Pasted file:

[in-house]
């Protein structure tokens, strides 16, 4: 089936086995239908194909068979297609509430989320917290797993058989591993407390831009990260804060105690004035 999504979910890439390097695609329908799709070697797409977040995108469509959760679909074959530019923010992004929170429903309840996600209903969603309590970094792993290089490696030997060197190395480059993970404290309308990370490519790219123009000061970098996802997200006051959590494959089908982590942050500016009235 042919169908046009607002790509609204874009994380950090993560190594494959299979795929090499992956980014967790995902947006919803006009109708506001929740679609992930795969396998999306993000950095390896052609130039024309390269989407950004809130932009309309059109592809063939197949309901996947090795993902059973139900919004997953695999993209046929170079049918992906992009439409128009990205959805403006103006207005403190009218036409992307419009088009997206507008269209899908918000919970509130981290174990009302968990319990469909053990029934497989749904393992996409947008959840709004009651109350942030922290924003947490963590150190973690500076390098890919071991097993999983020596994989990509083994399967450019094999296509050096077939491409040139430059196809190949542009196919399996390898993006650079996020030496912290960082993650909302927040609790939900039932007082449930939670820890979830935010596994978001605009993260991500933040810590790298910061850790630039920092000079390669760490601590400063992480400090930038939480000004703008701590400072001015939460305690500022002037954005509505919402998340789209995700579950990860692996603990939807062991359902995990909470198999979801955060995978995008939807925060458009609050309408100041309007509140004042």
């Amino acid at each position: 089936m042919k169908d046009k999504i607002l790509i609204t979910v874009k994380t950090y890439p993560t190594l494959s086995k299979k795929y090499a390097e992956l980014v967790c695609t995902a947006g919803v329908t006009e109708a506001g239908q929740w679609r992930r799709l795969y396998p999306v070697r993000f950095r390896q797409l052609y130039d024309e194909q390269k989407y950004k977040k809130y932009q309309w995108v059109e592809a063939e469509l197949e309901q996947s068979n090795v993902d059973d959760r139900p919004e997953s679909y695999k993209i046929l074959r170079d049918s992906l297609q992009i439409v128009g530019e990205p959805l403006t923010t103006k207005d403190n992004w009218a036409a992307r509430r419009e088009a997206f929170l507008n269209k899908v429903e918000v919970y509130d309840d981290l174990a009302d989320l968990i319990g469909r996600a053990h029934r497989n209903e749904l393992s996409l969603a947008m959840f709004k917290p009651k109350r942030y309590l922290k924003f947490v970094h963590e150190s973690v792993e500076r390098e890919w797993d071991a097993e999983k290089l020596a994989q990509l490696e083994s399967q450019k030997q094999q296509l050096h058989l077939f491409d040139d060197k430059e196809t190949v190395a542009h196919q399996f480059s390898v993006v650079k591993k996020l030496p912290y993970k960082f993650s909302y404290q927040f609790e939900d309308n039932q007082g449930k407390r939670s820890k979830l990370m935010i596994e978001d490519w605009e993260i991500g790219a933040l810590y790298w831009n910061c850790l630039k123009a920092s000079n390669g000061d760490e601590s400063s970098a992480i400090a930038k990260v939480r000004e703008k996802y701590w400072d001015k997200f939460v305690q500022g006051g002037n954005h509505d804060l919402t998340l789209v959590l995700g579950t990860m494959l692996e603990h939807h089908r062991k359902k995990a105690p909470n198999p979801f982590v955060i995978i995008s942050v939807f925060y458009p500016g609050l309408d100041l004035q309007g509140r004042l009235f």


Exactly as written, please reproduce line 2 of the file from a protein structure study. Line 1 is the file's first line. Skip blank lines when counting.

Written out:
């Protein structure tokens, strides 16, 4: 089936086995239908194909068979297609509430989320917290797993058989591993407390831009990260804060105690004035 999504979910890439390097695609329908799709070697797409977040995108469509959760679909074959530019923010992004929170429903309840996600209903969603309590970094792993290089490696030997060197190395480059993970404290309308990370490519790219123009000061970098996802997200006051959590494959089908982590942050500016009235 042919169908046009607002790509609204874009994380950090993560190594494959299979795929090499992956980014967790995902947006919803006009109708506001929740679609992930795969396998999306993000950095390896052609130039024309390269989407950004809130932009309309059109592809063939197949309901996947090795993902059973139900919004997953695999993209046929170079049918992906992009439409128009990205959805403006103006207005403190009218036409992307419009088009997206507008269209899908918000919970509130981290174990009302968990319990469909053990029934497989749904393992996409947008959840709004009651109350942030922290924003947490963590150190973690500076390098890919071991097993999983020596994989990509083994399967450019094999296509050096077939491409040139430059196809190949542009196919399996390898993006650079996020030496912290960082993650909302927040609790939900039932007082449930939670820890979830935010596994978001605009993260991500933040810590790298910061850790630039920092000079390669760490601590400063992480400090930038939480000004703008701590400072001015939460305690500022002037954005509505919402998340789209995700579950990860692996603990939807062991359902995990909470198999979801955060995978995008939807925060458009609050309408100041309007509140004042």